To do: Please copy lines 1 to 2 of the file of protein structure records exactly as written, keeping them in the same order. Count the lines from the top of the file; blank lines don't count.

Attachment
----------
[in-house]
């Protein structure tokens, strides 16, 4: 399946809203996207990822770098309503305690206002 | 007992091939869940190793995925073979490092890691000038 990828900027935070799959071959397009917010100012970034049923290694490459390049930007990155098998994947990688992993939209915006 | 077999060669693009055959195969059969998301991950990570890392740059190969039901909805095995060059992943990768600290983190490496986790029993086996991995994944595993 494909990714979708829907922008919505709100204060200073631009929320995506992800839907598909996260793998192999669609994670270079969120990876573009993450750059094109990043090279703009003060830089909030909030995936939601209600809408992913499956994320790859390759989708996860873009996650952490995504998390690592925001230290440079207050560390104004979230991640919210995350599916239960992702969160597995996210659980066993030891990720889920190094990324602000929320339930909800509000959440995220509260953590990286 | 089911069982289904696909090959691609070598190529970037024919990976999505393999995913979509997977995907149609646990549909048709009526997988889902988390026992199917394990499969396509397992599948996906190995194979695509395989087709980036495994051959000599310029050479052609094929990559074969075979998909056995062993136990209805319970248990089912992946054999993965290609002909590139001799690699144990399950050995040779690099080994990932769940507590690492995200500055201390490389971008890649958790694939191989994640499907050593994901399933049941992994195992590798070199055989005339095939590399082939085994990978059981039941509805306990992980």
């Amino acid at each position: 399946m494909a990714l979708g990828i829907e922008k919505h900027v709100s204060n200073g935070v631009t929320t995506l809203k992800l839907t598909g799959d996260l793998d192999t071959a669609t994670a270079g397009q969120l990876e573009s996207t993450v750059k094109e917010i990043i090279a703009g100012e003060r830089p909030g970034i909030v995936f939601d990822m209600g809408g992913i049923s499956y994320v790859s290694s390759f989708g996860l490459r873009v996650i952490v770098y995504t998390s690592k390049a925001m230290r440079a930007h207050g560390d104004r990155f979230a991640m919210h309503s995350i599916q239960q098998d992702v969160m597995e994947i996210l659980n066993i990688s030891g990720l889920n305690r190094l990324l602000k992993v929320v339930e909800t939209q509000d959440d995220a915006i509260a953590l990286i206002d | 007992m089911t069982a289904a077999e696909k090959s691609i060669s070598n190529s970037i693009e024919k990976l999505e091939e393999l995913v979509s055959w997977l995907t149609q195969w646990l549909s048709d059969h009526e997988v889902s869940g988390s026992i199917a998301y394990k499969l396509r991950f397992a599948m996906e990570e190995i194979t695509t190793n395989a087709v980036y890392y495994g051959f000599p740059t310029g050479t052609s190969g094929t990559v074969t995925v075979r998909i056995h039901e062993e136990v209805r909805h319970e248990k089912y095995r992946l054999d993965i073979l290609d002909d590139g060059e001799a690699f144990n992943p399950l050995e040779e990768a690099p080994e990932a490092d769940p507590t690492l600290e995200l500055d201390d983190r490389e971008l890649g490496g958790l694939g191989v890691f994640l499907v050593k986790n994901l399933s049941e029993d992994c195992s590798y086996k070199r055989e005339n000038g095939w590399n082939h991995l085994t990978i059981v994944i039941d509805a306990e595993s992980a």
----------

[in-house]
């Protein structure tokens, strides 16, 4: 399946809203996207990822770098309503305690206002 | 007992091939869940190793995925073979490092890691000038 990828900027935070799959071959397009917010100012970034049923290694490459390049930007990155098998994947990688992993939209915006 | 077999060669693009055959195969059969998301991950990570890392740059190969039901909805095995060059992943990768600290983190490496986790029993086996991995994944595993 494909990714979708829907922008919505709100204060200073631009929320995506992800839907598909996260793998192999669609994670270079969120990876573009993450750059094109990043090279703009003060830089909030909030995936939601209600809408992913499956994320790859390759989708996860873009996650952490995504998390690592925001230290440079207050560390104004979230991640919210995350599916239960992702969160597995996210659980066993030891990720889920190094990324602000929320339930909800509000959440995220509260953590990286 | 089911069982289904696909090959691609070598190529970037024919990976999505393999995913979509997977995907149609646990549909048709009526997988889902988390026992199917394990499969396509397992599948996906190995194979695509395989087709980036495994051959000599310029050479052609094929990559074969075979998909056995062993136990209805319970248990089912992946054999993965290609002909590139001799690699144990399950050995040779690099080994990932769940507590690492995200500055201390490389971008890649958790694939191989994640499907050593994901399933049941992994195992590798070199055989005339095939590399082939085994990978059981039941509805306990992980």